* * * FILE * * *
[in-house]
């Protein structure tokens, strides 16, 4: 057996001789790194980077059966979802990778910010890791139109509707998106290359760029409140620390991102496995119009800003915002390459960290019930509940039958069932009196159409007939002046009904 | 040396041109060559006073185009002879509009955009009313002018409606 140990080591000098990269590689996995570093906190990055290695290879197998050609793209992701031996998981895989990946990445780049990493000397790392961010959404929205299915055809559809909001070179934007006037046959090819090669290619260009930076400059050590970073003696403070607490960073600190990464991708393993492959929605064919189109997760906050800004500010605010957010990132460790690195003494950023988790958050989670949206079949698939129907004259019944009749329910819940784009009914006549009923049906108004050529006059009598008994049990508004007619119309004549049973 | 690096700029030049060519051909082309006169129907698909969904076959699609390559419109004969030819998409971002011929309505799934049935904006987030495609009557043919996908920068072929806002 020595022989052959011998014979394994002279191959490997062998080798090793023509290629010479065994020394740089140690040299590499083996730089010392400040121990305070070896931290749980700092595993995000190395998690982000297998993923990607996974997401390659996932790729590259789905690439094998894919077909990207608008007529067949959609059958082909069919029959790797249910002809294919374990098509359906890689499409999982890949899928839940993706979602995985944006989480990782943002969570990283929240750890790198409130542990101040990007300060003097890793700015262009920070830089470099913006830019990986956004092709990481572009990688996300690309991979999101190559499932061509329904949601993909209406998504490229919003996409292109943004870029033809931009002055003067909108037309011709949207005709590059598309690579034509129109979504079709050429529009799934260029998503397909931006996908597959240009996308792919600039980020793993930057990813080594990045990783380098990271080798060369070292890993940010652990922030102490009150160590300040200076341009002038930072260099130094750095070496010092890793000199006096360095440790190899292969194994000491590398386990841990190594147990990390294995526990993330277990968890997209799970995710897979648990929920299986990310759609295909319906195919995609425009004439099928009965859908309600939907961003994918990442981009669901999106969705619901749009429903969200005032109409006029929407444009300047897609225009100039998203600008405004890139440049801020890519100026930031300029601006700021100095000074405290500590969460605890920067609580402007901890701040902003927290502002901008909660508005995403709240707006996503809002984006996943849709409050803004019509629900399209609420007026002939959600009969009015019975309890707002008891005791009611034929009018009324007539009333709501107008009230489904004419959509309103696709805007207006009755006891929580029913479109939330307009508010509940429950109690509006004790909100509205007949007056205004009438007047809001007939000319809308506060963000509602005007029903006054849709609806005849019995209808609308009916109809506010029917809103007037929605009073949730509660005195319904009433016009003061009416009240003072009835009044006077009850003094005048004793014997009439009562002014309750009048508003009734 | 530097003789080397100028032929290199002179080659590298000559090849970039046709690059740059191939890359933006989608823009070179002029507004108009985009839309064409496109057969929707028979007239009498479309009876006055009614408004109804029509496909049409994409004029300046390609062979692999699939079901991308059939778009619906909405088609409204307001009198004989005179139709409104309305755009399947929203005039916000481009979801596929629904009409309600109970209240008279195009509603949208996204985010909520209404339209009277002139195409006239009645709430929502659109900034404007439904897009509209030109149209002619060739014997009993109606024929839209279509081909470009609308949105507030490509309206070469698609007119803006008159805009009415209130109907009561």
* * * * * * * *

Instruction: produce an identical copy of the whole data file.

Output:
[in-house]
């Protein structure tokens, strides 16, 4: 057996001789790194980077059966979802990778910010890791139109509707998106290359760029409140620390991102496995119009800003915002390459960290019930509940039958069932009196159409007939002046009904 | 040396041109060559006073185009002879509009955009009313002018409606 140990080591000098990269590689996995570093906190990055290695290879197998050609793209992701031996998981895989990946990445780049990493000397790392961010959404929205299915055809559809909001070179934007006037046959090819090669290619260009930076400059050590970073003696403070607490960073600190990464991708393993492959929605064919189109997760906050800004500010605010957010990132460790690195003494950023988790958050989670949206079949698939129907004259019944009749329910819940784009009914006549009923049906108004050529006059009598008994049990508004007619119309004549049973 | 690096700029030049060519051909082309006169129907698909969904076959699609390559419109004969030819998409971002011929309505799934049935904006987030495609009557043919996908920068072929806002 020595022989052959011998014979394994002279191959490997062998080798090793023509290629010479065994020394740089140690040299590499083996730089010392400040121990305070070896931290749980700092595993995000190395998690982000297998993923990607996974997401390659996932790729590259789905690439094998894919077909990207608008007529067949959609059958082909069919029959790797249910002809294919374990098509359906890689499409999982890949899928839940993706979602995985944006989480990782943002969570990283929240750890790198409130542990101040990007300060003097890793700015262009920070830089470099913006830019990986956004092709990481572009990688996300690309991979999101190559499932061509329904949601993909209406998504490229919003996409292109943004870029033809931009002055003067909108037309011709949207005709590059598309690579034509129109979504079709050429529009799934260029998503397909931006996908597959240009996308792919600039980020793993930057990813080594990045990783380098990271080798060369070292890993940010652990922030102490009150160590300040200076341009002038930072260099130094750095070496010092890793000199006096360095440790190899292969194994000491590398386990841990190594147990990390294995526990993330277990968890997209799970995710897979648990929920299986990310759609295909319906195919995609425009004439099928009965859908309600939907961003994918990442981009669901999106969705619901749009429903969200005032109409006029929407444009300047897609225009100039998203600008405004890139440049801020890519100026930031300029601006700021100095000074405290500590969460605890920067609580402007901890701040902003927290502002901008909660508005995403709240707006996503809002984006996943849709409050803004019509629900399209609420007026002939959600009969009015019975309890707002008891005791009611034929009018009324007539009333709501107008009230489904004419959509309103696709805007207006009755006891929580029913479109939330307009508010509940429950109690509006004790909100509205007949007056205004009438007047809001007939000319809308506060963000509602005007029903006054849709609806005849019995209808609308009916109809506010029917809103007037929605009073949730509660005195319904009433016009003061009416009240003072009835009044006077009850003094005048004793014997009439009562002014309750009048508003009734 | 530097003789080397100028032929290199002179080659590298000559090849970039046709690059740059191939890359933006989608823009070179002029507004108009985009839309064409496109057969929707028979007239009498479309009876006055009614408004109804029509496909049409994409004029300046390609062979692999699939079901991308059939778009619906909405088609409204307001009198004989005179139709409104309305755009399947929203005039916000481009979801596929629904009409309600109970209240008279195009509603949208996204985010909520209404339209009277002139195409006239009645709430929502659109900034404007439904897009509209030109149209002619060739014997009993109606024929839209279509081909470009609308949105507030490509309206070469698609007119803006008159805009009415209130109907009561």